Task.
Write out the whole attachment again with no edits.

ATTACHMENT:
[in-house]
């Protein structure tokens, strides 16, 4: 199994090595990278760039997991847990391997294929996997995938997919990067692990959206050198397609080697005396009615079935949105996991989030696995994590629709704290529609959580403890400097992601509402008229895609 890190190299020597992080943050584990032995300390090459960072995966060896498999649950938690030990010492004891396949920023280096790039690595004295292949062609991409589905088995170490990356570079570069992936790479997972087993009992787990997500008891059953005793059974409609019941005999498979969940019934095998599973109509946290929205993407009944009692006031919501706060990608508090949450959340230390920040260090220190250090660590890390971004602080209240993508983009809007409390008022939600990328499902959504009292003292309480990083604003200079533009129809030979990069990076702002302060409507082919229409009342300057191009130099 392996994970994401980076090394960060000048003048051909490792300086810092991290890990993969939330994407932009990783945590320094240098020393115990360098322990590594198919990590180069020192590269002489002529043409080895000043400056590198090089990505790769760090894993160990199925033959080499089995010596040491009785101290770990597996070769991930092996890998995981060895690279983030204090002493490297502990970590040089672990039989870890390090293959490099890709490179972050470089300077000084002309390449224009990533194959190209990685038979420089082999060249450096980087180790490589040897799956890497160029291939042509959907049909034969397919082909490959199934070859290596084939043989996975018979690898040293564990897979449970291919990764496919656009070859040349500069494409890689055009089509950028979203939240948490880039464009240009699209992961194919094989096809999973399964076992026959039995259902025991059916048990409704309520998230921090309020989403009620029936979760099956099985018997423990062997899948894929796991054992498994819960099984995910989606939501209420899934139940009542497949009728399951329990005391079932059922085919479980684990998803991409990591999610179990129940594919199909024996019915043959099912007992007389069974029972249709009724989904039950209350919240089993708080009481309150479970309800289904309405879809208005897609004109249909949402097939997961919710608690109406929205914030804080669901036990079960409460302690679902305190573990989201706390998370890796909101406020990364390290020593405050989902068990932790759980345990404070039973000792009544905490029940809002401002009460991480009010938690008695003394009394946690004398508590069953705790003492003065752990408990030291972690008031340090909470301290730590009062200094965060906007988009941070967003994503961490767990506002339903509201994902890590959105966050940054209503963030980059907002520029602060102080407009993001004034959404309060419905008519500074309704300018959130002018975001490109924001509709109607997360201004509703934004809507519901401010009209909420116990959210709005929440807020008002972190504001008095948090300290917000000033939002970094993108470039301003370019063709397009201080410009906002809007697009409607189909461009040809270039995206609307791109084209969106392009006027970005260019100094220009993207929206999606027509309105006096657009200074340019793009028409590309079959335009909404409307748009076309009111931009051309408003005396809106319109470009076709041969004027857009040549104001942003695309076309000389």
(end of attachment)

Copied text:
[in-house]
């Protein structure tokens, strides 16, 4: 199994090595990278760039997991847990391997294929996997995938997919990067692990959206050198397609080697005396009615079935949105996991989030696995994590629709704290529609959580403890400097992601509402008229895609 890190190299020597992080943050584990032995300390090459960072995966060896498999649950938690030990010492004891396949920023280096790039690595004295292949062609991409589905088995170490990356570079570069992936790479997972087993009992787990997500008891059953005793059974409609019941005999498979969940019934095998599973109509946290929205993407009944009692006031919501706060990608508090949450959340230390920040260090220190250090660590890390971004602080209240993508983009809007409390008022939600990328499902959504009292003292309480990083604003200079533009129809030979990069990076702002302060409507082919229409009342300057191009130099 392996994970994401980076090394960060000048003048051909490792300086810092991290890990993969939330994407932009990783945590320094240098020393115990360098322990590594198919990590180069020192590269002489002529043409080895000043400056590198090089990505790769760090894993160990199925033959080499089995010596040491009785101290770990597996070769991930092996890998995981060895690279983030204090002493490297502990970590040089672990039989870890390090293959490099890709490179972050470089300077000084002309390449224009990533194959190209990685038979420089082999060249450096980087180790490589040897799956890497160029291939042509959907049909034969397919082909490959199934070859290596084939043989996975018979690898040293564990897979449970291919990764496919656009070859040349500069494409890689055009089509950028979203939240948490880039464009240009699209992961194919094989096809999973399964076992026959039995259902025991059916048990409704309520998230921090309020989403009620029936979760099956099985018997423990062997899948894929796991054992498994819960099984995910989606939501209420899934139940009542497949009728399951329990005391079932059922085919479980684990998803991409990591999610179990129940594919199909024996019915043959099912007992007389069974029972249709009724989904039950209350919240089993708080009481309150479970309800289904309405879809208005897609004109249909949402097939997961919710608690109406929205914030804080669901036990079960409460302690679902305190573990989201706390998370890796909101406020990364390290020593405050989902068990932790759980345990404070039973000792009544905490029940809002401002009460991480009010938690008695003394009394946690004398508590069953705790003492003065752990408990030291972690008031340090909470301290730590009062200094965060906007988009941070967003994503961490767990506002339903509201994902890590959105966050940054209503963030980059907002520029602060102080407009993001004034959404309060419905008519500074309704300018959130002018975001490109924001509709109607997360201004509703934004809507519901401010009209909420116990959210709005929440807020008002972190504001008095948090300290917000000033939002970094993108470039301003370019063709397009201080410009906002809007697009409607189909461009040809270039995206609307791109084209969106392009006027970005260019100094220009993207929206999606027509309105006096657009200074340019793009028409590309079959335009909404409307748009076309009111931009051309408003005396809106319109470009076709041969004027857009040549104001942003695309076309000389």